‘Sun and Moon’ revitalize the Pokémon formula

Courtesy of Game Freak “Sun and Moon” are the 28th and 29th games in the widely popular Pokémon franchise. Both were released on Nov. 18 to wide critical and financial success.

Courtesy of Game Freak
“Sun and Moon” are the 28th and 29th games in the widely popular Pokémon franchise. Both were released on Nov. 18 to wide critical and financial success.

By Grant Stoner | Staff Writer

For over 17 years, across six regions, I have begun each adventure by carefully choosing my first companion. Squirtle in “Kanto,” Cyndaquil in “Johto” and many more Pokémon have accompanied me on my numerous quests to become the very best. Now, with the moonlight to my back, and Rowlet at my side, I am ready to see what surprises “Alola” has in store.

Developed by Game Freak, the Pokémon franchise makes a triumphant return for a seventh generation in the form of “Pokémon Sun” and “Pokémon Moon.” Yet, this is no mere rehash, as familiar past mechanics become revitalized through unfamiliar and exciting new features.

The duo of games bring to life the story of a young trainer who sets out to defeat the Pokémon league, becoming its latest champion. Throughout the journey, the trainer must save the region from a menacing group of ne’er-do-wells, in this case, the beat-boxing, occasionally obnoxious members of “Team Skull.” Despite the core aspects, “Pokémon Sun” and “Pokémon Moon” removed one of the most integral features of Pokémon games — the collection of badges.

Rather than acquire eight badges, received after defeating various gym leaders, this new generation offers what are known as “Island Trials,” and “Grand Trials.” “Island Trials” are unique side-quests, which require the trainer to complete a series of obscure tasks before challenging a guardian known as a “Totem Pokémon.” These monsters begin each battle with a boost to a specific stat, as well as the ability to summon other Pokémon for aide, a new feature appropriately dubbed “S.O.S Battles.” After defeating the “Island Trials,” the Kahuna, or chief, of each island will challenge you to a “Grand Trial,” the closest resemblance these games have to gym battles.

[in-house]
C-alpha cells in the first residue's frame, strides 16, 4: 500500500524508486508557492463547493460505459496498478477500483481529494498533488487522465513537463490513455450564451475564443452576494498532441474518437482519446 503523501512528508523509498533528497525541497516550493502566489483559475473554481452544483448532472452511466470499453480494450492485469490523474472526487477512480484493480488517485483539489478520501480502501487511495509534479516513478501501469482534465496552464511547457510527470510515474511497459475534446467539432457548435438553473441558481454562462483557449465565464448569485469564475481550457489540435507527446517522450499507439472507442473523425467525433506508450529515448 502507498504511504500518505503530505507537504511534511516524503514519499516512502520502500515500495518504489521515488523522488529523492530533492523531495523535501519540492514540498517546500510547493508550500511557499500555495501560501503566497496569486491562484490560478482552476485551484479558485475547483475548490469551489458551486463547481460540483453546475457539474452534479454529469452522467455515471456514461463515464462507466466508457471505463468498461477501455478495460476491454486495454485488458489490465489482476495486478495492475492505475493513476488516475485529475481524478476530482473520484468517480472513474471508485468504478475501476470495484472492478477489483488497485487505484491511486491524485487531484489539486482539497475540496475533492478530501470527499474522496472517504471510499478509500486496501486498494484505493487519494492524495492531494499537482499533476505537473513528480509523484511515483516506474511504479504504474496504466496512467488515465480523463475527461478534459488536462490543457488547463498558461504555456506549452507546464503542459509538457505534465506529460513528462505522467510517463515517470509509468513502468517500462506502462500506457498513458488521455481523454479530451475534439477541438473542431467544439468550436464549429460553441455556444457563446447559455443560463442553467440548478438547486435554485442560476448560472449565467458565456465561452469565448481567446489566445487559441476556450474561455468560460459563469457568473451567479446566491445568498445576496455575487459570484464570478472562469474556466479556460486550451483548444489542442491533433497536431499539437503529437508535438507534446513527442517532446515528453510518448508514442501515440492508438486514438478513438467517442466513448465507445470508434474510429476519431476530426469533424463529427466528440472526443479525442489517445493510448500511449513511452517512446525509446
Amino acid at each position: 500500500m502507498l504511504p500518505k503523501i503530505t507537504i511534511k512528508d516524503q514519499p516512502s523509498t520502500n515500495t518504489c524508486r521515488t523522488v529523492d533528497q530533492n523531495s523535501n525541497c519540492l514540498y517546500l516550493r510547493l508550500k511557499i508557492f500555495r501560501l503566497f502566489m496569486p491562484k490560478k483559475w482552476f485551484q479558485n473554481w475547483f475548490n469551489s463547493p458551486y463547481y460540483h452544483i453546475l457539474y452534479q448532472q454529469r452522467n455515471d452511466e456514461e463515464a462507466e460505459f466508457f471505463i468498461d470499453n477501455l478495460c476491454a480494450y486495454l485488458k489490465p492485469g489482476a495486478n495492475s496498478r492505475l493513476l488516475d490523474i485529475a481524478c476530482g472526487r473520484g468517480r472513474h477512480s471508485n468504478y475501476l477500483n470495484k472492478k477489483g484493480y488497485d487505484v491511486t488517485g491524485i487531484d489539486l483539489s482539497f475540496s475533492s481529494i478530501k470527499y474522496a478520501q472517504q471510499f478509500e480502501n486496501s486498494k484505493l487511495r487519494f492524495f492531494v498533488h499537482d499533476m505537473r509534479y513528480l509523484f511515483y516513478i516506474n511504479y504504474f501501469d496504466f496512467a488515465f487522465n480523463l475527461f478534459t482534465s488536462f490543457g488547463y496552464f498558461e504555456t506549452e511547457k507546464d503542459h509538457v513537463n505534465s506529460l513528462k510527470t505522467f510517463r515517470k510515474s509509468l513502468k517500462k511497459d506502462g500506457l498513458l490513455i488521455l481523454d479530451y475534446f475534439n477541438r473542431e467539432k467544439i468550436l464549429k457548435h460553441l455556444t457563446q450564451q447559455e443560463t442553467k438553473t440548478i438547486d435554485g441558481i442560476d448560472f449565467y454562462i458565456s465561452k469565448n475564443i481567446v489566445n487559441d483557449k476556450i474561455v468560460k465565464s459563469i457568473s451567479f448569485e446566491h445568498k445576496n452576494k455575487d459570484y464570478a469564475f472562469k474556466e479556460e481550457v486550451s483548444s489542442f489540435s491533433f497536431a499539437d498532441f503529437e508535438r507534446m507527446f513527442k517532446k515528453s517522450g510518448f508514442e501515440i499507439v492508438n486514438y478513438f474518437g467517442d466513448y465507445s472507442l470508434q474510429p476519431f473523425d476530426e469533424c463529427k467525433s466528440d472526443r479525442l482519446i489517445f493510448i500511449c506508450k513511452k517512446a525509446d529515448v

To further differentiate itself, the region of “Pokémon Sun” and “Pokémon Moon” generally feels more alive than its predecessors. With the removal of grid-like movements, trainers and their respective Pokémon traverse the landscape, appropriately interacting with the environment and characters. Cut-scenes are filled with expressive gestures, and battles are brought to life through quirky trainer reactions. The look of agony and despair on the faces of numerous “Team Skull” members after a crushing defeat never gets old.

Aesthetically speaking, “Alola” perfectly captures the characteristics of the Polynesian and Hawaiian Islands. Vibrant coastal towns, such as “Heahea City,” lush tropical jungles and caverns, lit by small rays of sunlight, are teeming with exotic Pokémon, powerful trainers and necessary items used to complete your journey. The region itself is comprised of four separate islands, easily accessible through ferries, housing their own unique species of Pokémon and events. Despite the isolation of each island, I rarely felt that I was playing a disjointed game. The quick and seamless transitions between each location created a cohesive package.

With every Pokémon game, battling is an integral aspect, and “Pokémon Sun” and “Pokémon Moon” continue to refine and perfect this tried-and-true system. The turn-based mechanics now alert players when certain moves are particularly effective against opponents. This is a welcome feature, especially since 802 Pokémon now occupy the world, which can be a chore to remember which attacks would be appropriate for each scenario.

In the last game, the series introduced a concept known as “Mega Evolution.” Approximately 50 Pokémon have the capability to “mega evolve,” thus changing their appearance, and granting them a large boost in specific stats. In “Pokémon Sun” and “Pokémon Moon,” “Z Moves” replace the monstrous evolutions, and most notably, can be used by every Pokémon. By equipping one of your creatures with an elemental “Z Crystal,” and after performing an entertaining dance, that Pokémon can transform an ordinary attack into a proverbial super move, allowing trainers to easily turn the tide of battle. However, there are restrictions. “Z Moves” can be used only once per battle, and Pokémon are unable to utilize a “Z Move” without the corresponding attack type. An electric “Z Crystal” will not respond to a fire move.

Tradition is the norm with Pokémon. After 17 years of personal playtime, the mechanics became monotonous and occasionally dull. Yet, “Pokémon Sun” and “Pokémon Moon” have revitalized the franchise into an unrecognizable, outrageously entertaining adventure, an experience I have not felt in almost two decades. Every path, battle and interaction was foreign and exciting, reinvigorating my love for my favorite series. While these games may not have reinvented the franchise, “Pokémon Sun” and “Pokémon Moon” provide a delightful glimpse of possible directions for future titles.

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